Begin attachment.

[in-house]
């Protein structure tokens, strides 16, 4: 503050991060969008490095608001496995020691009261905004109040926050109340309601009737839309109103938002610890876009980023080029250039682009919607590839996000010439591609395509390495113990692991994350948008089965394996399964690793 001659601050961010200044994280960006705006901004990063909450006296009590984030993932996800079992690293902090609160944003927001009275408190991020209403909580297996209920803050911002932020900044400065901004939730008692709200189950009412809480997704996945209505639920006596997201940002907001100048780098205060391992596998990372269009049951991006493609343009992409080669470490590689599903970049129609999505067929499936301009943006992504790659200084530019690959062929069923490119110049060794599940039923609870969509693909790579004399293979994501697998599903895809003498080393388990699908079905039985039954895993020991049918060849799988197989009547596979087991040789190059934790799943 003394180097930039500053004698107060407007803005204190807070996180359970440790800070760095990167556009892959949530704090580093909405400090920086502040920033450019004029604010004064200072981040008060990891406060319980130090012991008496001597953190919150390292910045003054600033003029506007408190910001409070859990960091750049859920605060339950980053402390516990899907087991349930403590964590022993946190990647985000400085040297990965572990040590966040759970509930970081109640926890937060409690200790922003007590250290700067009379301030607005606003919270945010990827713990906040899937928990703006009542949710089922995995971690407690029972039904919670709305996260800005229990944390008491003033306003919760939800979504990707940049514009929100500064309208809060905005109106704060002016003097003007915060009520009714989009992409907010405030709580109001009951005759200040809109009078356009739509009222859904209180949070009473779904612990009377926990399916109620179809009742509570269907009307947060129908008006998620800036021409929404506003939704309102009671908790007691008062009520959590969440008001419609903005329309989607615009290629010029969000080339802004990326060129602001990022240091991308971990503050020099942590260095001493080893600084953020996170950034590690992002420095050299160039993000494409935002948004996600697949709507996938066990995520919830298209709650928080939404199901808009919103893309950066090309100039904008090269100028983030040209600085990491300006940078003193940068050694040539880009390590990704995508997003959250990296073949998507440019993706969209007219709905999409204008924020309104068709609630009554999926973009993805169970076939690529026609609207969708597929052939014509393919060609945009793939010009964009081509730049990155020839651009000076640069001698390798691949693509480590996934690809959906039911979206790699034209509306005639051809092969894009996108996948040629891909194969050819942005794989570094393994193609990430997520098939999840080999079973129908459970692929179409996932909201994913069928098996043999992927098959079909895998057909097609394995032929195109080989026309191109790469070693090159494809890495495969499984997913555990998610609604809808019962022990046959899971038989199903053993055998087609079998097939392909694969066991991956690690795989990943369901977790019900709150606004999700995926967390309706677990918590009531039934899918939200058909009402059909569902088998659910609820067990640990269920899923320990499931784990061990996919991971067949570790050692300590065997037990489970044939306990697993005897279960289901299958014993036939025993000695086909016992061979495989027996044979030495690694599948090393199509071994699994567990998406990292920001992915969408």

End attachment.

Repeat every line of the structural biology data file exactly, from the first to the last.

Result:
[in-house]
């Protein structure tokens, strides 16, 4: 503050991060969008490095608001496995020691009261905004109040926050109340309601009737839309109103938002610890876009980023080029250039682009919607590839996000010439591609395509390495113990692991994350948008089965394996399964690793 001659601050961010200044994280960006705006901004990063909450006296009590984030993932996800079992690293902090609160944003927001009275408190991020209403909580297996209920803050911002932020900044400065901004939730008692709200189950009412809480997704996945209505639920006596997201940002907001100048780098205060391992596998990372269009049951991006493609343009992409080669470490590689599903970049129609999505067929499936301009943006992504790659200084530019690959062929069923490119110049060794599940039923609870969509693909790579004399293979994501697998599903895809003498080393388990699908079905039985039954895993020991049918060849799988197989009547596979087991040789190059934790799943 003394180097930039500053004698107060407007803005204190807070996180359970440790800070760095990167556009892959949530704090580093909405400090920086502040920033450019004029604010004064200072981040008060990891406060319980130090012991008496001597953190919150390292910045003054600033003029506007408190910001409070859990960091750049859920605060339950980053402390516990899907087991349930403590964590022993946190990647985000400085040297990965572990040590966040759970509930970081109640926890937060409690200790922003007590250290700067009379301030607005606003919270945010990827713990906040899937928990703006009542949710089922995995971690407690029972039904919670709305996260800005229990944390008491003033306003919760939800979504990707940049514009929100500064309208809060905005109106704060002016003097003007915060009520009714989009992409907010405030709580109001009951005759200040809109009078356009739509009222859904209180949070009473779904612990009377926990399916109620179809009742509570269907009307947060129908008006998620800036021409929404506003939704309102009671908790007691008062009520959590969440008001419609903005329309989607615009290629010029969000080339802004990326060129602001990022240091991308971990503050020099942590260095001493080893600084953020996170950034590690992002420095050299160039993000494409935002948004996600697949709507996938066990995520919830298209709650928080939404199901808009919103893309950066090309100039904008090269100028983030040209600085990491300006940078003193940068050694040539880009390590990704995508997003959250990296073949998507440019993706969209007219709905999409204008924020309104068709609630009554999926973009993805169970076939690529026609609207969708597929052939014509393919060609945009793939010009964009081509730049990155020839651009000076640069001698390798691949693509480590996934690809959906039911979206790699034209509306005639051809092969894009996108996948040629891909194969050819942005794989570094393994193609990430997520098939999840080999079973129908459970692929179409996932909201994913069928098996043999992927098959079909895998057909097609394995032929195109080989026309191109790469070693090159494809890495495969499984997913555990998610609604809808019962022990046959899971038989199903053993055998087609079998097939392909694969066991991956690690795989990943369901977790019900709150606004999700995926967390309706677990918590009531039934899918939200058909009402059909569902088998659910609820067990640990269920899923320990499931784990061990996919991971067949570790050692300590065997037990489970044939306990697993005897279960289901299958014993036939025993000695086909016992061979495989027996044979030495690694599948090393199509071994699994567990998406990292920001992915969408």